• Work with other public organisations and local charities to source and refurbish computers and make them available at low cost to tenants – here’s an example of service like this;
  • Use social media to communicate with tenants;
  • Assist tenants and community organisations to use new technologies and social media to gain wider audiences for their work (like this);
  • Do interesting, innovative things with new technologies that attract attention (like Twicket);
  • Invite Our Digital Planet to your neighbourhood to launch your strategy.

I recently met Nic and Jo from LS14 Trust who are doing just the kind of patient digital inclusion work necessary. And yet they are struggling for funding. Someone needs to step in and address this.

10 thoughts on “Social Housing – Sleepwalking into the digital nightmare?

  1. agree John.
    I have also met the ladies from LS 14 and I think its absolutely awful that projects from grassroots never seem to get funding yet half baked schemes from ‘organisations’ do.

  2. I think a lot of people haven’t yet grasped the reach of the digital expectations of the government – let alone the government themselves. The powers that be have also, sadly, underestimated the capacity of individuals, especially those who claim benefits, to deal with the interweb.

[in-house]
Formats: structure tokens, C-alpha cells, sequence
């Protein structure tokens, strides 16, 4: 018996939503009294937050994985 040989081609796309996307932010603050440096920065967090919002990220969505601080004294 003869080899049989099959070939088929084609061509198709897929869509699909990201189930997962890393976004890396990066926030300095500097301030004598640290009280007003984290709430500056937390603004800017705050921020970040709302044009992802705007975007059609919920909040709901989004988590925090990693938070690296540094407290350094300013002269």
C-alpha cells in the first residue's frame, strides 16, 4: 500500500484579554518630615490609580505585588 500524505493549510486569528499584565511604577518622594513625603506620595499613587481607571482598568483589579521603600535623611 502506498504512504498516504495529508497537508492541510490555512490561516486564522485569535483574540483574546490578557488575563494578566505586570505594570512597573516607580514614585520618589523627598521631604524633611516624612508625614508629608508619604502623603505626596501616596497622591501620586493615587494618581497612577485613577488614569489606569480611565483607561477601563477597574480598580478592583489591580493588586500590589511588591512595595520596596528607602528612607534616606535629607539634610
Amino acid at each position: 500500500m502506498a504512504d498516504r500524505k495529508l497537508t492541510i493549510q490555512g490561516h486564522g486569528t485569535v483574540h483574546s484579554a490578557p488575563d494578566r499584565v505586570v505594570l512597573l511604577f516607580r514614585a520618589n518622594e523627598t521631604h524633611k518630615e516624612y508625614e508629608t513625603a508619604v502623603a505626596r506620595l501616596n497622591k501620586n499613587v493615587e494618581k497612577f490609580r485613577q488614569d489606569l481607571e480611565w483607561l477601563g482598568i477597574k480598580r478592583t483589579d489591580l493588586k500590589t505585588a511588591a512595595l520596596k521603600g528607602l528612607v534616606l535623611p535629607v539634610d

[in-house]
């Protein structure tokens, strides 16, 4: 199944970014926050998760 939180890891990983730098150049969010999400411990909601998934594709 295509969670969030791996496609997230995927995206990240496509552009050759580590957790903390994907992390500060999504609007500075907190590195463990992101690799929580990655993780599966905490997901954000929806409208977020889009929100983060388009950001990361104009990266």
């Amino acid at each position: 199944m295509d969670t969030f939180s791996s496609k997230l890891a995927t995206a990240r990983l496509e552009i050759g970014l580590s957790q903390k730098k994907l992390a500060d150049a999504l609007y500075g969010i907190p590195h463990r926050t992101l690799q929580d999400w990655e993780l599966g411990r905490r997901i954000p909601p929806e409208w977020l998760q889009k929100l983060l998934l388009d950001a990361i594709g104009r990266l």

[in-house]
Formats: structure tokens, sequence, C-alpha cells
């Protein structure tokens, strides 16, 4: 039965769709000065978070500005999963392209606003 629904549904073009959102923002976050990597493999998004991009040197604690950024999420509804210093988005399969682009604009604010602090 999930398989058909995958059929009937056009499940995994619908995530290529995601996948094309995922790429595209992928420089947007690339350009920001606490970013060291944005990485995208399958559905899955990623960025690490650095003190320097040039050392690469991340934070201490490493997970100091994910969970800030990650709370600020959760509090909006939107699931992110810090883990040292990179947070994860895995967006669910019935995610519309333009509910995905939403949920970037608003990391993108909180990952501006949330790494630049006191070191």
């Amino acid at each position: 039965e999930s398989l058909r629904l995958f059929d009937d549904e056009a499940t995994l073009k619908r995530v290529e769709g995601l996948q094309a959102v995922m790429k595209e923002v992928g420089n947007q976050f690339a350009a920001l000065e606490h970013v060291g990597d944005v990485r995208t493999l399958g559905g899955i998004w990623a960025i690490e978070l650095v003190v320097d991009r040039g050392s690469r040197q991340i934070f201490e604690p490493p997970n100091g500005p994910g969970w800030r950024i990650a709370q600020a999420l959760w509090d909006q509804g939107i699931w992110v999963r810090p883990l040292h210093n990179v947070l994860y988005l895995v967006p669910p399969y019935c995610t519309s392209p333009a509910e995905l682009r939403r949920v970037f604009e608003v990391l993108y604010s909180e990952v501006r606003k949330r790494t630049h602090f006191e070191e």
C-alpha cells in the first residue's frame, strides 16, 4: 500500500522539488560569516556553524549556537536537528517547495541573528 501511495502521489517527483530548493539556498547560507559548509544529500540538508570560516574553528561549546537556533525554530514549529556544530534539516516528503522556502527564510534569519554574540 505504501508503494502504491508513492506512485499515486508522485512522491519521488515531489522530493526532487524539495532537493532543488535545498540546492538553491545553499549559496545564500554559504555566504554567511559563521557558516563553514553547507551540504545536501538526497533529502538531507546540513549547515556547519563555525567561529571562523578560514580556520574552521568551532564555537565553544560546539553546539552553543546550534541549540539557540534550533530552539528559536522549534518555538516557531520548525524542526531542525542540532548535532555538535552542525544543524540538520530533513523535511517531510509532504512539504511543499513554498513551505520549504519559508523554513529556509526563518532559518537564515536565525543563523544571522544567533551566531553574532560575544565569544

I was at a meeting last week where a DWP man was standing up and talking about the changes and one of the audience commented about the lack of IT equipment in the local job centre – the job centre was sending claimants across the road to this man’s service based in a Trade Union building..

    I want to know how much has been wasted by the DWP in getting to basically copy and badge it for the DWP.

    Digital strategies are no longer a choice and hmmm those local authorities that don’t have a digital inclusion officer (s) in situ are going to struggle. Volunteers can only do so much from the bottom up!

  3. So true (and thanks for the link to NL Homes and our 4G broadband trial). To get people online they need the means (pc + broadband), the motivation (it has to make sense for them) and the skills/ training to get a good outcome from their online experience. We are now offering to fit our Diamond-net broadband service in all our void properties plus access to cheap pc’s if needed and online skills classes. Not being online cuts down a household’s life chances massively so social landlords need to be at the forefront of tackling digital exclusion if we re serious about improving life haunches for our communities.

  4. Golly! Where to start.

    Yes of course digital technology has massive potential advantages (see 30 Mar 13 New Scientist on not missing the diagnosis of depression)
    and we all live and gain major advantages from living in a “digital” age

    but both the dangers of living in a digit world
    and the feasibility of full internet access for all
    in real life are being massively ignored

    See the same New Scientist on